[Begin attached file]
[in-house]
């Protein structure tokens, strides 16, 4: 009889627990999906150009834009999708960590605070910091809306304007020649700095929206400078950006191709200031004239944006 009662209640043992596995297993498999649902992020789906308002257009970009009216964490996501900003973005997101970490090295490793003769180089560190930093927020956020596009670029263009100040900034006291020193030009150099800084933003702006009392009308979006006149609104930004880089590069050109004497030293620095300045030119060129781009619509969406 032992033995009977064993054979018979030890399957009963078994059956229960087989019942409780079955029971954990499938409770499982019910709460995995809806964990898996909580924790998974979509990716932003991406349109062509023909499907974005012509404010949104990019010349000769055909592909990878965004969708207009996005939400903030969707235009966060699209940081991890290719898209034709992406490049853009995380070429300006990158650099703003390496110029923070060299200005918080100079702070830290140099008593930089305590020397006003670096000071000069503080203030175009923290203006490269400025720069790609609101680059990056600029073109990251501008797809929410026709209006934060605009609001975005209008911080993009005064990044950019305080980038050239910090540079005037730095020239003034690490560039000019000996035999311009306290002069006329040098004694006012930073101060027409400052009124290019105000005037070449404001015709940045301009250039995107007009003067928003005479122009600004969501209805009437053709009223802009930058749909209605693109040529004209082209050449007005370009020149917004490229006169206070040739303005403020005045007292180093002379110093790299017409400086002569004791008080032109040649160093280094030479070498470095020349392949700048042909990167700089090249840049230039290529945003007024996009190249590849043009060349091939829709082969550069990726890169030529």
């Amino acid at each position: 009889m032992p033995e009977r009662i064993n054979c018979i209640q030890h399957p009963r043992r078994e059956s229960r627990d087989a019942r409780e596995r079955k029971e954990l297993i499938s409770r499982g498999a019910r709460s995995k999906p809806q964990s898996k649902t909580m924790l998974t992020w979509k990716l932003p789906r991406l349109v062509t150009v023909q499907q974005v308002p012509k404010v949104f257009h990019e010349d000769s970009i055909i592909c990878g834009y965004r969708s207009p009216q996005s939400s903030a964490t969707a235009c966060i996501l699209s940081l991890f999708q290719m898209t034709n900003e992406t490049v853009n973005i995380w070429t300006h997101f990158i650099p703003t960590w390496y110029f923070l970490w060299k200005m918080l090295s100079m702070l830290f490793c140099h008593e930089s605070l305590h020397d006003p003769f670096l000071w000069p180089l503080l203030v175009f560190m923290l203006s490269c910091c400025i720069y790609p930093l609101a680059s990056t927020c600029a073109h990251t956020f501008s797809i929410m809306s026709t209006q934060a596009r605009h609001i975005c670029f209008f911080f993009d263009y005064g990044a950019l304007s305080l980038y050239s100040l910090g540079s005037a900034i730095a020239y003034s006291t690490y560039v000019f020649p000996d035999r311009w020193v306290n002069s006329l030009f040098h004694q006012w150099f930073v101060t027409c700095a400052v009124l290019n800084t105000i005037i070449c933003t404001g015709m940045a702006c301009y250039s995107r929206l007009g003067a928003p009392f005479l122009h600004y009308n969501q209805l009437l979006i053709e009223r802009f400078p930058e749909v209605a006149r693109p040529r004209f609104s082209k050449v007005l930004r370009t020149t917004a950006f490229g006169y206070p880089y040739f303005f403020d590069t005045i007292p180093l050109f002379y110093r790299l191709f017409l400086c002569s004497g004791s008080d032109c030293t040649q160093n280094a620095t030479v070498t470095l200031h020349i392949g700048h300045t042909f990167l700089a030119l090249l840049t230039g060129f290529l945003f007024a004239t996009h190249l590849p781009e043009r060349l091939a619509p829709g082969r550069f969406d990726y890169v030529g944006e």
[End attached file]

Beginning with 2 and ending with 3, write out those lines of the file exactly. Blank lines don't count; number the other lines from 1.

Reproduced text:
């Protein structure tokens, strides 16, 4: 009889627990999906150009834009999708960590605070910091809306304007020649700095929206400078950006191709200031004239944006 009662209640043992596995297993498999649902992020789906308002257009970009009216964490996501900003973005997101970490090295490793003769180089560190930093927020956020596009670029263009100040900034006291020193030009150099800084933003702006009392009308979006006149609104930004880089590069050109004497030293620095300045030119060129781009619509969406 032992033995009977064993054979018979030890399957009963078994059956229960087989019942409780079955029971954990499938409770499982019910709460995995809806964990898996909580924790998974979509990716932003991406349109062509023909499907974005012509404010949104990019010349000769055909592909990878965004969708207009996005939400903030969707235009966060699209940081991890290719898209034709992406490049853009995380070429300006990158650099703003390496110029923070060299200005918080100079702070830290140099008593930089305590020397006003670096000071000069503080203030175009923290203006490269400025720069790609609101680059990056600029073109990251501008797809929410026709209006934060605009609001975005209008911080993009005064990044950019305080980038050239910090540079005037730095020239003034690490560039000019000996035999311009306290002069006329040098004694006012930073101060027409400052009124290019105000005037070449404001015709940045301009250039995107007009003067928003005479122009600004969501209805009437053709009223802009930058749909209605693109040529004209082209050449007005370009020149917004490229006169206070040739303005403020005045007292180093002379110093790299017409400086002569004791008080032109040649160093280094030479070498470095020349392949700048042909990167700089090249840049230039290529945003007024996009190249590849043009060349091939829709082969550069990726890169030529």
């Amino acid at each position: 009889m032992p033995e009977r009662i064993n054979c018979i209640q030890h399957p009963r043992r078994e059956s229960r627990d087989a019942r409780e596995r079955k029971e954990l297993i499938s409770r499982g498999a019910r709460s995995k999906p809806q964990s898996k649902t909580m924790l998974t992020w979509k990716l932003p789906r991406l349109v062509t150009v023909q499907q974005v308002p012509k404010v949104f257009h990019e010349d000769s970009i055909i592909c990878g834009y965004r969708s207009p009216q996005s939400s903030a964490t969707a235009c966060i996501l699209s940081l991890f999708q290719m898209t034709n900003e992406t490049v853009n973005i995380w070429t300006h997101f990158i650099p703003t960590w390496y110029f923070l970490w060299k200005m918080l090295s100079m702070l830290f490793c140099h008593e930089s605070l305590h020397d006003p003769f670096l000071w000069p180089l503080l203030v175009f560190m923290l203006s490269c910091c400025i720069y790609p930093l609101a680059s990056t927020c600029a073109h990251t956020f501008s797809i929410m809306s026709t209006q934060a596009r605009h609001i975005c670029f209008f911080f993009d263009y005064g990044a950019l304007s305080l980038y050239s100040l910090g540079s005037a900034i730095a020239y003034s006291t690490y560039v000019f020649p000996d035999r311009w020193v306290n002069s006329l030009f040098h004694q006012w150099f930073v101060t027409c700095a400052v009124l290019n800084t105000i005037i070449c933003t404001g015709m940045a702006c301009y250039s995107r929206l007009g003067a928003p009392f005479l122009h600004y009308n969501q209805l009437l979006i053709e009223r802009f400078p930058e749909v209605a006149r693109p040529r004209f609104s082209k050449v007005l930004r370009t020149t917004a950006f490229g006169y206070p880089y040739f303005f403020d590069t005045i007292p180093l050109f002379y110093r790299l191709f017409l400086c002569s004497g004791s008080d032109c030293t040649q160093n280094a620095t030479v070498t470095l200031h020349i392949g700048h300045t042909f990167l700089a030119l090249l840049t230039g060129f290529l945003f007024a004239t996009h190249l590849p781009e043009r060349l091939a619509p829709g082969r550069f969406d990726y890169v030529g944006e």